Best use of FastStats 2013 Award

RNLI & Qbase

Using FastStats to realign the charity around supporter journeys based on segmentation progression


The RNLI is the charity that saves lives at sea. They provide, on call, a 24-hour lifeboat search and rescue service around the UK and Ireland, and a seasonal lifeguard service. With their lifeboats, lifeguards, safety advice and flood rescue, they are committed to preventing drowning tragedies. Their lifesaving service is provided wherever possible by volunteers, generously supported by voluntary donations and legacies. Their work is based on and driven by their values. Their volunteers and staff strive for excellence and are selfless, dependable, trustworthy and courageous. Crucially they are independent of Government and do not seek funding from central government. Although a major charity they are community based and operate through local teams, centrally directed and resourced. They have a proud history and tradition and have been saving lives over nearly two centuries. Since the RNLI was founded in 1824, its lifeboats, and since 2001, its lifeguards, have saved more than 140,000 lives. Traditionally, fundraising at RNLI has been product based and driven by direct marketing activities.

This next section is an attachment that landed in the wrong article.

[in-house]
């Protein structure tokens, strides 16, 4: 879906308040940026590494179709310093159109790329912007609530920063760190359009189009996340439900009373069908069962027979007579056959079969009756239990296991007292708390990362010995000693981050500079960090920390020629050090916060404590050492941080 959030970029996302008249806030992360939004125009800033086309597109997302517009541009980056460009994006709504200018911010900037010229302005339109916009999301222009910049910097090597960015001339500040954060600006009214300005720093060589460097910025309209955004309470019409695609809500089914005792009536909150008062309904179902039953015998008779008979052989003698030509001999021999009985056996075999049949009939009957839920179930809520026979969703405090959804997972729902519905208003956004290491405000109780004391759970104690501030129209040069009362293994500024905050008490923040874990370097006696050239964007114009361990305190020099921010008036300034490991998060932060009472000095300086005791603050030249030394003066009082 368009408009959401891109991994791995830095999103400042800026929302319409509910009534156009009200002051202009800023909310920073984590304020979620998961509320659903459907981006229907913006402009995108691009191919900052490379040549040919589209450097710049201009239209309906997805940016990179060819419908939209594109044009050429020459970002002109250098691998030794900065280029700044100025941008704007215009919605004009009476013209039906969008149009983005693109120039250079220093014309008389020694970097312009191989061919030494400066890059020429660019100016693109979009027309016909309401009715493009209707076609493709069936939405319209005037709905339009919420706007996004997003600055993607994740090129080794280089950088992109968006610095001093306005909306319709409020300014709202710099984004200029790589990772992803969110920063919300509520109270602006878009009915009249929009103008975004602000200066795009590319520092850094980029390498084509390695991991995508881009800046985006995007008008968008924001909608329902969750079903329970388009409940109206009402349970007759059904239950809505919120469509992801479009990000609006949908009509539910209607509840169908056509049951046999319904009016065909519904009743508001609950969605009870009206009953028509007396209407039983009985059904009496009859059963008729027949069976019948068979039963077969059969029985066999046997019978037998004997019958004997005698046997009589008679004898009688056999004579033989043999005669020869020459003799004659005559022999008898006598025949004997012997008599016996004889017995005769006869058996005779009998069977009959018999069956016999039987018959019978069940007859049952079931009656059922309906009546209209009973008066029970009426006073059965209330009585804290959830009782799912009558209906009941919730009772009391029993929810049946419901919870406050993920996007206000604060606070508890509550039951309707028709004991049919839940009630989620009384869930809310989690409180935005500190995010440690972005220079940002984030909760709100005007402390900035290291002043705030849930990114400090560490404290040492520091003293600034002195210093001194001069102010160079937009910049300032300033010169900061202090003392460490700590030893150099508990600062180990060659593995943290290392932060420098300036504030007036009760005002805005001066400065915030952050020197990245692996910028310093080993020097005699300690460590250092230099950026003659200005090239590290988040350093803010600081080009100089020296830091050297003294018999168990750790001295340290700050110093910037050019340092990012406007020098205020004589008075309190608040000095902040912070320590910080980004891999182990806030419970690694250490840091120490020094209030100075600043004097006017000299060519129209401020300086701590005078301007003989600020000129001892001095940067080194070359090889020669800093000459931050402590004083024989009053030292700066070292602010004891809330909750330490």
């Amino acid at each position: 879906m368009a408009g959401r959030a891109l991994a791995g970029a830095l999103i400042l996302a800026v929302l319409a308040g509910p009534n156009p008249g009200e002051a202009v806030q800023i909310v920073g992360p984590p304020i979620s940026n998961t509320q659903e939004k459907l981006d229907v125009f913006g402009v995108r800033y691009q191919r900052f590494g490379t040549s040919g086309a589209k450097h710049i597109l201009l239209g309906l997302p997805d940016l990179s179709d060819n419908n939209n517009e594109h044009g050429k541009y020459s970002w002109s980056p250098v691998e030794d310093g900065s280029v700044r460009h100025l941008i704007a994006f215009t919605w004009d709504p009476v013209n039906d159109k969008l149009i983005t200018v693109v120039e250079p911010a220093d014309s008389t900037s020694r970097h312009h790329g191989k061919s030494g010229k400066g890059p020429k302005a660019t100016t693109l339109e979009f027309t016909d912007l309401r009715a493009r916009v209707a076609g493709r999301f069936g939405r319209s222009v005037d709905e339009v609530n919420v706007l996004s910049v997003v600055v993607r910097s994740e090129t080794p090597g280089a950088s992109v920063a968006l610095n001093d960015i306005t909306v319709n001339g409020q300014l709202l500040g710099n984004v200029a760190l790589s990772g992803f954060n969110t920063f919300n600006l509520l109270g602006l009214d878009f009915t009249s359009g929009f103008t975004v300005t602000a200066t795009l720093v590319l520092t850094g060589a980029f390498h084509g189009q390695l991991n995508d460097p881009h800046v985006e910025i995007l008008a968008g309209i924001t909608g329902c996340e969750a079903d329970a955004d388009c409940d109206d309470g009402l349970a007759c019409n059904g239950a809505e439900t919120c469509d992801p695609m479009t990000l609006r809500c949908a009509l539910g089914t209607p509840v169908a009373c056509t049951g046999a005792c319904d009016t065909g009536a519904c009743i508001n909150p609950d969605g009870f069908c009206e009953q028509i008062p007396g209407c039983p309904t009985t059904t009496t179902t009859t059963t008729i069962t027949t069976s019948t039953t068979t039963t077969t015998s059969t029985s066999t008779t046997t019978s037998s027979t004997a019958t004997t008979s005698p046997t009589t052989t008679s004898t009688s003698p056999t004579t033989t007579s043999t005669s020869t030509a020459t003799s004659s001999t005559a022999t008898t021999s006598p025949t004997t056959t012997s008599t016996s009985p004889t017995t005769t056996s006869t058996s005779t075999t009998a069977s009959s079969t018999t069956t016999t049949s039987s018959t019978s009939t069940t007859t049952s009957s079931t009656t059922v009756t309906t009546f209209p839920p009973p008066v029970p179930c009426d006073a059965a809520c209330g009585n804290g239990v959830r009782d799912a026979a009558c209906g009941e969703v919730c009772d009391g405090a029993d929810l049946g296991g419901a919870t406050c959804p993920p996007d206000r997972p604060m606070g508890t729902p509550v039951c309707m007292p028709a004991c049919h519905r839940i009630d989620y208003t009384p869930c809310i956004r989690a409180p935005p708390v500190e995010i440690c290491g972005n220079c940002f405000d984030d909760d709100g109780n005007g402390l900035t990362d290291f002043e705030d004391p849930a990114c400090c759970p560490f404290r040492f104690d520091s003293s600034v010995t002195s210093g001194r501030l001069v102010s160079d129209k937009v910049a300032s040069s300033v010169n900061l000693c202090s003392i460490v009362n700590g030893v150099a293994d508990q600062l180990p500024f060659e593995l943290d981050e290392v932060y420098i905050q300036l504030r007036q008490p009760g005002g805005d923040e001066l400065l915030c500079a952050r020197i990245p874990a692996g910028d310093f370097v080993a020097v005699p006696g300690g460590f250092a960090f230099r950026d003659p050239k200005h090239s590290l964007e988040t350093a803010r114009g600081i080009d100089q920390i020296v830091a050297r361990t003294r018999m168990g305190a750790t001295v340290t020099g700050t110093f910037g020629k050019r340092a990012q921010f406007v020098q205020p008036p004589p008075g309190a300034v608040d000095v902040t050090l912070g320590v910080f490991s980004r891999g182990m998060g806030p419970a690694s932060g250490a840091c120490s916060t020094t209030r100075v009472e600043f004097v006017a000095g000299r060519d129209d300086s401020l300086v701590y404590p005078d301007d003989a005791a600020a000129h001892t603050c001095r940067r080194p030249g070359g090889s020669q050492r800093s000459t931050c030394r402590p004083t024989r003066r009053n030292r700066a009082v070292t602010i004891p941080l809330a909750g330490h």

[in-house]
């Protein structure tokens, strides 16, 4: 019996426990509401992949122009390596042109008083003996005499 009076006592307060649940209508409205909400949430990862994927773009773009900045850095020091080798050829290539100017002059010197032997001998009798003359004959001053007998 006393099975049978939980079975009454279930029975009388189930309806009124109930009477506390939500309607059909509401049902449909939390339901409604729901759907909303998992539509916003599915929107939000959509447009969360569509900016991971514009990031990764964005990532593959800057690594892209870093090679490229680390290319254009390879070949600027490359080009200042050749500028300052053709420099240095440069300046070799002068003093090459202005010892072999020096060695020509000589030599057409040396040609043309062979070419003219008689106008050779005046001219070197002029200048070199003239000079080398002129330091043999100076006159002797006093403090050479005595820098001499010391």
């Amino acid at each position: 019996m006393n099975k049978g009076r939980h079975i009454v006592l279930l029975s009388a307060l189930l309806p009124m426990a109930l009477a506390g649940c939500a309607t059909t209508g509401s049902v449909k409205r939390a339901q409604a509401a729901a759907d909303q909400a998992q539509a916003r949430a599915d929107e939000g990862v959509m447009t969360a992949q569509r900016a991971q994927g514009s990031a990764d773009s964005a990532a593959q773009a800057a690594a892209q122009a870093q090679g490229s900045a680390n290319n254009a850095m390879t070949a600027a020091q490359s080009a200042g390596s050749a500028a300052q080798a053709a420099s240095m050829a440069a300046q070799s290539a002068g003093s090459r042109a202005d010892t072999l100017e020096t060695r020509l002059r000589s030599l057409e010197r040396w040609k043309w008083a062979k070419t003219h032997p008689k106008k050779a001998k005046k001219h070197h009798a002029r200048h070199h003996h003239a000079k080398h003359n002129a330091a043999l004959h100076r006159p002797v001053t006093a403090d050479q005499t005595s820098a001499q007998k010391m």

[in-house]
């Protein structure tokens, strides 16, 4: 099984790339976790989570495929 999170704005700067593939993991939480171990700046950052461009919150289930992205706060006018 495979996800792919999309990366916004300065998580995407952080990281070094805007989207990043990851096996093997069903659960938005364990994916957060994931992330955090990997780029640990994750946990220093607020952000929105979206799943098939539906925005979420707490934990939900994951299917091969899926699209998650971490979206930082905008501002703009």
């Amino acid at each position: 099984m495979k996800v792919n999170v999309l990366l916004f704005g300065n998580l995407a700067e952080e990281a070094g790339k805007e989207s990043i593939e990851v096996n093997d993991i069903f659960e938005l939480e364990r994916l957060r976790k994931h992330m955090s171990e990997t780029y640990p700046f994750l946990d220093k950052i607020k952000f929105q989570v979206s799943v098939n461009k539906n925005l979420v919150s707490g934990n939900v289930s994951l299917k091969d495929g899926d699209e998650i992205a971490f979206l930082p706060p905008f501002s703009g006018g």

Clusters segmentation was first tested for the Christmas Appeal 2012 and delivered a 6% increase in response and income despite a 10% reduction in the campaign circulation which saved the RNLI £25,000.